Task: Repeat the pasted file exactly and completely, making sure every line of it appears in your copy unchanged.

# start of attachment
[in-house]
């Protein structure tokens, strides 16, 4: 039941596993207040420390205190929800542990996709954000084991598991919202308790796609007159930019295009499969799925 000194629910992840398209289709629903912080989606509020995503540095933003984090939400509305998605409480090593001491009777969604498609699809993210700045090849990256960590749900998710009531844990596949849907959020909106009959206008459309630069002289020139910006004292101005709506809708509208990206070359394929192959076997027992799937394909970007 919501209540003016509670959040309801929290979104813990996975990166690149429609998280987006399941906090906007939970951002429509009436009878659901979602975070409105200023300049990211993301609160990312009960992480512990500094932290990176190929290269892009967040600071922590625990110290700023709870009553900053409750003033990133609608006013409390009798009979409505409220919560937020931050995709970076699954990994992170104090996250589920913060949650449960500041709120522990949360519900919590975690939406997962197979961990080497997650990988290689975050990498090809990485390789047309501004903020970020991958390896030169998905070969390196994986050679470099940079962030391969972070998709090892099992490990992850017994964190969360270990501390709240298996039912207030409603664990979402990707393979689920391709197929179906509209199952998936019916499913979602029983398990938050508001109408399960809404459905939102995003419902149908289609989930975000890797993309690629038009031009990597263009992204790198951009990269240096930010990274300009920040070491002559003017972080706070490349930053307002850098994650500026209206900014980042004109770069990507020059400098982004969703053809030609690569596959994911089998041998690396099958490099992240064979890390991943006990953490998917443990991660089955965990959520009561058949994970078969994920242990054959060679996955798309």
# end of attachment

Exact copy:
[in-house]
């Protein structure tokens, strides 16, 4: 039941596993207040420390205190929800542990996709954000084991598991919202308790796609007159930019295009499969799925 000194629910992840398209289709629903912080989606509020995503540095933003984090939400509305998605409480090593001491009777969604498609699809993210700045090849990256960590749900998710009531844990596949849907959020909106009959206008459309630069002289020139910006004292101005709506809708509208990206070359394929192959076997027992799937394909970007 919501209540003016509670959040309801929290979104813990996975990166690149429609998280987006399941906090906007939970951002429509009436009878659901979602975070409105200023300049990211993301609160990312009960992480512990500094932290990176190929290269892009967040600071922590625990110290700023709870009553900053409750003033990133609608006013409390009798009979409505409220919560937020931050995709970076699954990994992170104090996250589920913060949650449960500041709120522990949360519900919590975690939406997962197979961990080497997650990988290689975050990498090809990485390789047309501004903020970020991958390896030169998905070969390196994986050679470099940079962030391969972070998709090892099992490990992850017994964190969360270990501390709240298996039912207030409603664990979402990707393979689920391709197929179906509209199952998936019916499913979602029983398990938050508001109408399960809404459905939102995003419902149908289609989930975000890797993309690629038009031009990597263009992204790198951009990269240096930010990274300009920040070491002559003017972080706070490349930053307002850098994650500026209206900014980042004109770069990507020059400098982004969703053809030609690569596959994911089998041998690396099958490099992240064979890390991943006990953490998917443990991660089955965990959520009561058949994970078969994920242990054959060679996955798309």